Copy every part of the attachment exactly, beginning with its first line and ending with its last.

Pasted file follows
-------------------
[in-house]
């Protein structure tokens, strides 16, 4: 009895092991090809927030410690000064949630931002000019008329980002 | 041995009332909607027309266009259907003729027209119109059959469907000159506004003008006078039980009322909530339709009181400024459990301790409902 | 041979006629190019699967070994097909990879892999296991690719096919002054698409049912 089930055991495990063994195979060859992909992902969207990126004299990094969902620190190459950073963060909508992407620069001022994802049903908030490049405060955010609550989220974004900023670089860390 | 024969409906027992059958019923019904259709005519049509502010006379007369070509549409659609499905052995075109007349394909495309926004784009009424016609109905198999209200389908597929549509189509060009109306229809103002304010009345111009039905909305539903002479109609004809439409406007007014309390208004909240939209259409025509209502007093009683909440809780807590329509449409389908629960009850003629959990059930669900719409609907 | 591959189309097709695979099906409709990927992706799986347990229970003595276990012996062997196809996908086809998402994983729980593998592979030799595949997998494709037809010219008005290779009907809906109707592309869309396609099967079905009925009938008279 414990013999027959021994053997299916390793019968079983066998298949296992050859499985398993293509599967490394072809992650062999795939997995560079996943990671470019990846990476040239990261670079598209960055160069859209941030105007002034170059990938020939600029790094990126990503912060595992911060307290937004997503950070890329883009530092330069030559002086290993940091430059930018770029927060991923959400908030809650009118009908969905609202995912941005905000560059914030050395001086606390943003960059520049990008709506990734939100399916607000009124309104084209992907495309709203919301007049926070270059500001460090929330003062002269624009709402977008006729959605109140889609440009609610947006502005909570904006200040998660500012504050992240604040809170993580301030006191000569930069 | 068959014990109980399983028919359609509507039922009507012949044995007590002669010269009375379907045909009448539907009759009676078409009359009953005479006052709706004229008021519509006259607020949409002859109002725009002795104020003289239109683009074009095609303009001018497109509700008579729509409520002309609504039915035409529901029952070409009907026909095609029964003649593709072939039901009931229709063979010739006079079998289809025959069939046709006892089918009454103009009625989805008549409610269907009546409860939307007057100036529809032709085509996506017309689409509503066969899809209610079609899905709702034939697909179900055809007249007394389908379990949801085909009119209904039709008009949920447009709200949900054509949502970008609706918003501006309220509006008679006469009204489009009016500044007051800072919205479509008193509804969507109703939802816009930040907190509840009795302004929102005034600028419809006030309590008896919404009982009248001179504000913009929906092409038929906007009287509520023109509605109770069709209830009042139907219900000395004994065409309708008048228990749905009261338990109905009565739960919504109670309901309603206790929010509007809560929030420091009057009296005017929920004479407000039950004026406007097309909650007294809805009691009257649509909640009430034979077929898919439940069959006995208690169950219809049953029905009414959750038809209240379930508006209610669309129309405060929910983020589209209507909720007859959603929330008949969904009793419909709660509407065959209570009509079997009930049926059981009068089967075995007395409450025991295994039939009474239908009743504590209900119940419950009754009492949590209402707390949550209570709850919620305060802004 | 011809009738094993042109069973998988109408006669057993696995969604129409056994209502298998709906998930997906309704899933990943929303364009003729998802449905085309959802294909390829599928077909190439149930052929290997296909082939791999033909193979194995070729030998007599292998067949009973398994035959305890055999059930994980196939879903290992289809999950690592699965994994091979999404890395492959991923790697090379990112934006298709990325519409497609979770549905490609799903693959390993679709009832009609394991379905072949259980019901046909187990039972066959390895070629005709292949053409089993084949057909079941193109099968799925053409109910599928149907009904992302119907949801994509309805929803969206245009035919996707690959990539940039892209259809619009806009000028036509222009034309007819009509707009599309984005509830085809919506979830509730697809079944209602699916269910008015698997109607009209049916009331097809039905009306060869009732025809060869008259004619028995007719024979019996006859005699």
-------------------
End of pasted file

[in-house]
């Protein structure tokens, strides 16, 4: 009895092991090809927030410690000064949630931002000019008329980002 | 041995009332909607027309266009259907003729027209119109059959469907000159506004003008006078039980009322909530339709009181400024459990301790409902 | 041979006629190019699967070994097909990879892999296991690719096919002054698409049912 089930055991495990063994195979060859992909992902969207990126004299990094969902620190190459950073963060909508992407620069001022994802049903908030490049405060955010609550989220974004900023670089860390 | 024969409906027992059958019923019904259709005519049509502010006379007369070509549409659609499905052995075109007349394909495309926004784009009424016609109905198999209200389908597929549509189509060009109306229809103002304010009345111009039905909305539903002479109609004809439409406007007014309390208004909240939209259409025509209502007093009683909440809780807590329509449409389908629960009850003629959990059930669900719409609907 | 591959189309097709695979099906409709990927992706799986347990229970003595276990012996062997196809996908086809998402994983729980593998592979030799595949997998494709037809010219008005290779009907809906109707592309869309396609099967079905009925009938008279 414990013999027959021994053997299916390793019968079983066998298949296992050859499985398993293509599967490394072809992650062999795939997995560079996943990671470019990846990476040239990261670079598209960055160069859209941030105007002034170059990938020939600029790094990126990503912060595992911060307290937004997503950070890329883009530092330069030559002086290993940091430059930018770029927060991923959400908030809650009118009908969905609202995912941005905000560059914030050395001086606390943003960059520049990008709506990734939100399916607000009124309104084209992907495309709203919301007049926070270059500001460090929330003062002269624009709402977008006729959605109140889609440009609610947006502005909570904006200040998660500012504050992240604040809170993580301030006191000569930069 | 068959014990109980399983028919359609509507039922009507012949044995007590002669010269009375379907045909009448539907009759009676078409009359009953005479006052709706004229008021519509006259607020949409002859109002725009002795104020003289239109683009074009095609303009001018497109509700008579729509409520002309609504039915035409529901029952070409009907026909095609029964003649593709072939039901009931229709063979010739006079079998289809025959069939046709006892089918009454103009009625989805008549409610269907009546409860939307007057100036529809032709085509996506017309689409509503066969899809209610079609899905709702034939697909179900055809007249007394389908379990949801085909009119209904039709008009949920447009709200949900054509949502970008609706918003501006309220509006008679006469009204489009009016500044007051800072919205479509008193509804969507109703939802816009930040907190509840009795302004929102005034600028419809006030309590008896919404009982009248001179504000913009929906092409038929906007009287509520023109509605109770069709209830009042139907219900000395004994065409309708008048228990749905009261338990109905009565739960919504109670309901309603206790929010509007809560929030420091009057009296005017929920004479407000039950004026406007097309909650007294809805009691009257649509909640009430034979077929898919439940069959006995208690169950219809049953029905009414959750038809209240379930508006209610669309129309405060929910983020589209209507909720007859959603929330008949969904009793419909709660509407065959209570009509079997009930049926059981009068089967075995007395409450025991295994039939009474239908009743504590209900119940419950009754009492949590209402707390949550209570709850919620305060802004 | 011809009738094993042109069973998988109408006669057993696995969604129409056994209502298998709906998930997906309704899933990943929303364009003729998802449905085309959802294909390829599928077909190439149930052929290997296909082939791999033909193979194995070729030998007599292998067949009973398994035959305890055999059930994980196939879903290992289809999950690592699965994994091979999404890395492959991923790697090379990112934006298709990325519409497609979770549905490609799903693959390993679709009832009609394991379905072949259980019901046909187990039972066959390895070629005709292949053409089993084949057909079941193109099968799925053409109910599928149907009904992302119907949801994509309805929803969206245009035919996707690959990539940039892209259809619009806009000028036509222009034309007819009509707009599309984005509830085809919506979830509730697809079944209602699916269910008015698997109607009209049916009331097809039905009306060869009732025809060869008259004619028995007719024979019996006859005699």